Criminal Law and Philosophy
published online, 17 Mar 12018, pp. 1-13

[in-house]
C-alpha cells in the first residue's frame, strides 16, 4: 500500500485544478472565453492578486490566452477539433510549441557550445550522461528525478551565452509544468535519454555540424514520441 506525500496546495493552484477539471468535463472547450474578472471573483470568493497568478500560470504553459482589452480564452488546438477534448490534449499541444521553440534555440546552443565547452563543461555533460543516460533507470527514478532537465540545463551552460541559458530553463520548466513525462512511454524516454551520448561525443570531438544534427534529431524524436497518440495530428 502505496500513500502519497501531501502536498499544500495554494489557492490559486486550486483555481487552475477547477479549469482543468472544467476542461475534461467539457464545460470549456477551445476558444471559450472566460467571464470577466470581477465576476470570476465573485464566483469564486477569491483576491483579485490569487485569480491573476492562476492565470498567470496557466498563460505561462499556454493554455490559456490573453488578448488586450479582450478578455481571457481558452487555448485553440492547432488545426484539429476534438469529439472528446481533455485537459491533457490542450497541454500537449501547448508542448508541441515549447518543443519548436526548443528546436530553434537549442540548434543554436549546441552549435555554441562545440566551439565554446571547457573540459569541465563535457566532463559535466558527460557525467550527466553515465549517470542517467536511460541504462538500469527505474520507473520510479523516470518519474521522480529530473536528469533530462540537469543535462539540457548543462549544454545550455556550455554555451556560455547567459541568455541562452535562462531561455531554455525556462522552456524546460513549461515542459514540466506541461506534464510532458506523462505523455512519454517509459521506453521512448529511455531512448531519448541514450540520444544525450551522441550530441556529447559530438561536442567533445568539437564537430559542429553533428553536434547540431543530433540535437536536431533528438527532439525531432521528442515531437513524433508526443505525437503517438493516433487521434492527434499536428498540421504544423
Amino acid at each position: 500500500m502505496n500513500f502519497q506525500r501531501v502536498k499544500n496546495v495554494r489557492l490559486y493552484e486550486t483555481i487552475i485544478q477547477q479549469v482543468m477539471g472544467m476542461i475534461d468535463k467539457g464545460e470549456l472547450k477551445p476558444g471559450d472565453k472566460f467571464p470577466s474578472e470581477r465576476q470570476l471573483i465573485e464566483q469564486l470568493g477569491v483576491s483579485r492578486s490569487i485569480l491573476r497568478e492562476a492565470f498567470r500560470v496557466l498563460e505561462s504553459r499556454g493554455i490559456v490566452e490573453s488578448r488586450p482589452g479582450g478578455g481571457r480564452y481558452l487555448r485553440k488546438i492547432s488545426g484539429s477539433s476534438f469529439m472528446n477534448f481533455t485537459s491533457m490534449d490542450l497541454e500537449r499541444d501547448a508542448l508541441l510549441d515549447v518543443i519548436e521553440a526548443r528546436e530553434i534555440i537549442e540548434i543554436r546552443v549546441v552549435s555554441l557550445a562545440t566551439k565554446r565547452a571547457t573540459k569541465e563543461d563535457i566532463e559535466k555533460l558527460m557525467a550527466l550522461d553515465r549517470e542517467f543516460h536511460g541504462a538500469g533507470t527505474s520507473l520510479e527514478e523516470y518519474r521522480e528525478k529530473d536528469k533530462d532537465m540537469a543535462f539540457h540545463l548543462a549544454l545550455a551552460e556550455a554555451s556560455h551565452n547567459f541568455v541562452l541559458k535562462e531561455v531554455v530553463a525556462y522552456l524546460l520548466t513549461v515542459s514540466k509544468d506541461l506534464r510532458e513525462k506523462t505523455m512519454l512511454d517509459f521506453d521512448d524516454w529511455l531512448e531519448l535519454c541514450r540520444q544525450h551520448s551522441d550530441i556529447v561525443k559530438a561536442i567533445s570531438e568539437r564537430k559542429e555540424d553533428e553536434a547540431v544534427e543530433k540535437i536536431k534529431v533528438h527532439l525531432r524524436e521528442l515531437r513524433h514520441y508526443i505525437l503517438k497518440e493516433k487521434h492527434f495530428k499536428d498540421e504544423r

Abstract: The benefit-fairness theory of punishment (sometimes referred to simply as the “fairness” theory of punishment), which is one of the most prominent retributive justifications of punishment, appeals to some benefits received by an offender in explaining why it is fair to impose punitive burdens on him. However, many see the two traditional versions of the theory, found in the works by writers such as Herbert Morris, Jeffrie Murphy, and George Sher, as being susceptible to fatal objections. In a recent paper, “Fairness, Political Obligation, and Punishment,” Zachary Hoskins offers a new version of the benefit-fairness theory of punishment. I will highlight his original contribution by showing how his version of the benefit-fairness theory of punishment is different from the traditional versions in such a way that the main objections applying to the traditional versions do not apply to his account. Nonetheless, despite its many virtues, I will argue that Hoskins’s theory fails because it would entail disproportionate punishment.